The same way I was taught. First of all, When I reduce power , it's idle rpm all the way to touch down with a C-172. Engine quits, flaps up and then milk the flaps down if needed to the runway. As a student pilot, my instructor would correct me in a heartbeat if I was where I couldn't make the runway with an engine out. He was a powered, glider, sea-plane instructor since 1937 . If tower extended my downwind, My answer is " Extending and climbing" ATC has always been OK with that, if not, they are not going to kill me.
 

Dan Thomas

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The same way I was taught. First of all, When I reduce power , it's idle rpm all the way to touch down with a C-172. Engine quits, flaps up and then milk the flaps down if needed to the runway. As a student pilot, my instructor would correct me in a heartbeat if I was where I couldn't make the runway with an engine out.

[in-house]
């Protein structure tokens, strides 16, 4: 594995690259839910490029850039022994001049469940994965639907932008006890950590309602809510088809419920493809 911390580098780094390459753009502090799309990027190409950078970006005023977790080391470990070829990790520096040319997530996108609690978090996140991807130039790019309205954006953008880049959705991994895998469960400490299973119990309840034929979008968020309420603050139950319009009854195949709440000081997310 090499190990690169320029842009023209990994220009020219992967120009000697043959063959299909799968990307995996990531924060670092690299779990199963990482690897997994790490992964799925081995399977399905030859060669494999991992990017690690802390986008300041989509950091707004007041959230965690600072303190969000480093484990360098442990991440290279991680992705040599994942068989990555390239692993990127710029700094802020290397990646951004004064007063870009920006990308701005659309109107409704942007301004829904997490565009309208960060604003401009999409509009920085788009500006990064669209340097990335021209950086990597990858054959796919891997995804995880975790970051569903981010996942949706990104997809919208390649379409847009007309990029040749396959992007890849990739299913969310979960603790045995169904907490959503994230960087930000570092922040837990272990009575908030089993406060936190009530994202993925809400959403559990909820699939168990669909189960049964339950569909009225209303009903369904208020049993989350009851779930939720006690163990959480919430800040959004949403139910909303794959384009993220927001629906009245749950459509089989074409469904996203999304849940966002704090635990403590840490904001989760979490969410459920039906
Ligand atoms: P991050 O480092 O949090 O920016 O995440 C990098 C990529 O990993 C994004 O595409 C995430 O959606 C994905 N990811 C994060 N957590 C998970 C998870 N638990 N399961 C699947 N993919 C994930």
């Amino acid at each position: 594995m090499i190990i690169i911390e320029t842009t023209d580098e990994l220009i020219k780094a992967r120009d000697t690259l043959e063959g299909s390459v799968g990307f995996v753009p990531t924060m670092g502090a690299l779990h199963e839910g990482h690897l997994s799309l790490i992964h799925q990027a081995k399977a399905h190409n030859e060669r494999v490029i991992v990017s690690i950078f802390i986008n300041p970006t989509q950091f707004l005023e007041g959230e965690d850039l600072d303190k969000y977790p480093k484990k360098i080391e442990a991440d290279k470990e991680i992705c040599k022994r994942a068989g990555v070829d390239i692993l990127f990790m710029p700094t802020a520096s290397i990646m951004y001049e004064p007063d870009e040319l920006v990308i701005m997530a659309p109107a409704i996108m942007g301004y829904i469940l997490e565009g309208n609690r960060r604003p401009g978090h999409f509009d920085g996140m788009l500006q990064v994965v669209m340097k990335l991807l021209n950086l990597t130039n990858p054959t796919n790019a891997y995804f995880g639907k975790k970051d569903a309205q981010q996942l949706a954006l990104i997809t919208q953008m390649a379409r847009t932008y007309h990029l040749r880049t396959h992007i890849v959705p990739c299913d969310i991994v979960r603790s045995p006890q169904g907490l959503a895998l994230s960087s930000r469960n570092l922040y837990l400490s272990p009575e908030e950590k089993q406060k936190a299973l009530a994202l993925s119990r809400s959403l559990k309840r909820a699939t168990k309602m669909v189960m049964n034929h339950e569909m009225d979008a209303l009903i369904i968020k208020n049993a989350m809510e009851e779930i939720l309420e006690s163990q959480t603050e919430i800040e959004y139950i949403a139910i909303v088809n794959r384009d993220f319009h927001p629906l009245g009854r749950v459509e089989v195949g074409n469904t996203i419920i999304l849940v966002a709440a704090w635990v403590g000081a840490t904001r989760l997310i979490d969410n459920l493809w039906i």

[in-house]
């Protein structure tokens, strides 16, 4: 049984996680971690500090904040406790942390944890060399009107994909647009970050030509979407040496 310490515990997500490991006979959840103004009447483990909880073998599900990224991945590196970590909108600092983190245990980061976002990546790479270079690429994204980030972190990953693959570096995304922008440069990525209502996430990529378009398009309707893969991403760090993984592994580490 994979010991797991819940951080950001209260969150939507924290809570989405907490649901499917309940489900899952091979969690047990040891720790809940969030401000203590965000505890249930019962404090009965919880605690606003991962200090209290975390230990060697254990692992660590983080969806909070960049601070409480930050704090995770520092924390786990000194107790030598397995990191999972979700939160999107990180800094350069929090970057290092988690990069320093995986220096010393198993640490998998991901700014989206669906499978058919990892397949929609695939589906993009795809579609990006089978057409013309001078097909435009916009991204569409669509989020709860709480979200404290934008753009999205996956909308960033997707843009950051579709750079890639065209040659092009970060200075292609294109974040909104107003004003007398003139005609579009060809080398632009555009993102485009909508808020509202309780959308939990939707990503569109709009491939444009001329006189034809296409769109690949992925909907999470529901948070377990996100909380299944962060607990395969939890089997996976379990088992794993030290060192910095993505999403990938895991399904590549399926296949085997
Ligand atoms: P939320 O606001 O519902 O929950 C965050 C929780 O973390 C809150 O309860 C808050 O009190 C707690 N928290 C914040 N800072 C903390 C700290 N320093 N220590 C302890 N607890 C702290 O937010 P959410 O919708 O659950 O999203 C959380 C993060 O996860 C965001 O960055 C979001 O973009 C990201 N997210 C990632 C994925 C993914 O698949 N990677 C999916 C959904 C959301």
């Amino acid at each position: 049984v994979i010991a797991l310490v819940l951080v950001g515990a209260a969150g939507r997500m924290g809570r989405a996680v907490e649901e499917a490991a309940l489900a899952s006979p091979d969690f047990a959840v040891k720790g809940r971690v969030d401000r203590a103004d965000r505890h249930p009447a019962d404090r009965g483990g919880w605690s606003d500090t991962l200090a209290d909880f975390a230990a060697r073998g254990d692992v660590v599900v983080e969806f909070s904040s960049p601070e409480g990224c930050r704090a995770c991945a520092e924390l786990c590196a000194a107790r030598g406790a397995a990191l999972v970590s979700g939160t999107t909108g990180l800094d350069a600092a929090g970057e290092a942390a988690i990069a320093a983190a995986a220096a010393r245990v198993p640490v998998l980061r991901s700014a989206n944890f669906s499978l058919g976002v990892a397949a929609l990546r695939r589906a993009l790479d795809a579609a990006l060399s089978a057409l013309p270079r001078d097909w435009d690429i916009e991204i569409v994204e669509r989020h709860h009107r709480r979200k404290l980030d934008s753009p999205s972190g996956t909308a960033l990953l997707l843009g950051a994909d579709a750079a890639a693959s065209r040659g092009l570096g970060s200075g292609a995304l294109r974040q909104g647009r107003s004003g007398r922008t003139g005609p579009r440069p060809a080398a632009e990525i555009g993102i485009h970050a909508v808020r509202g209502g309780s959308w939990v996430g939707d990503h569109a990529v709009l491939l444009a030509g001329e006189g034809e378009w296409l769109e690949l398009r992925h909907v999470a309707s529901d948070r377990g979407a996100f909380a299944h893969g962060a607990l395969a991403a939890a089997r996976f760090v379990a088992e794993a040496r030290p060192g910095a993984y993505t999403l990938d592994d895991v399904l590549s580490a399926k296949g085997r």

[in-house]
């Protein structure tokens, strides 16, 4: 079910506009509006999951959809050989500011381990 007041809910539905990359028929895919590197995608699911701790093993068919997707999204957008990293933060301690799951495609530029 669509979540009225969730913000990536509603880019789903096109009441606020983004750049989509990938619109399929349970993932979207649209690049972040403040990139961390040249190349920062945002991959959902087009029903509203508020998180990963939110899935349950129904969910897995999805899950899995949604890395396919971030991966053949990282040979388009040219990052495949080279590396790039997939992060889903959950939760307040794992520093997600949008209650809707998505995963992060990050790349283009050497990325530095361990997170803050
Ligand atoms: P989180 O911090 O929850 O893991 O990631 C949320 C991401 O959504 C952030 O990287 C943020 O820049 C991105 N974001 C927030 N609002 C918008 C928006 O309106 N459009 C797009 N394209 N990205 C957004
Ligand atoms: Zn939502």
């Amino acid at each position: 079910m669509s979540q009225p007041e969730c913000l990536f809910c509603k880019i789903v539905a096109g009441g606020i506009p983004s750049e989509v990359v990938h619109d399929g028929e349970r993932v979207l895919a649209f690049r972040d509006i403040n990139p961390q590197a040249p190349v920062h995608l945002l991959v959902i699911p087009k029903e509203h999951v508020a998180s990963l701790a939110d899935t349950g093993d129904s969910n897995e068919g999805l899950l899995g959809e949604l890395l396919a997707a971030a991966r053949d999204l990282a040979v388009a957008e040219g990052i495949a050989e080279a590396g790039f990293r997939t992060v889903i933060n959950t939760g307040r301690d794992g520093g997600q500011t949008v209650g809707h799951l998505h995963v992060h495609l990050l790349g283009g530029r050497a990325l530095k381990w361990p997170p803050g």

That's what I got in '73, too. It worked in a 172, not so well in older, draggier designs. Later on the syllabus, written by government employees, was modified to the power-on stabilized approach. I suspect those guys were ex-jet pilots and were nervous about going to idle while turning base. Now we have a couple of generations of pilots who are afraid to go to idle at any time at all unless they're two feet off the runway. It's one of the things that contribute to landing difficulties like fast, flat approaches that result in bouncing and porpoising, running off the end of the runway, wheelbarrowing and groundlooping, or blowing the tires while trying to stop.
 

BJC

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Dan Thomas:

Please check your private messages (“Conversations” / envelope icon in upper right).

Thanks,


BJC
 

rdj

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Do you as a pilot want to be able to land on the runway without damage if you have an engine out anywhere in the traffic pattern?

If yes, what does the pattern look like and what is the routine from any place in the pattern ?
In my experience, the answer to your question #1 determines the answer to question #2.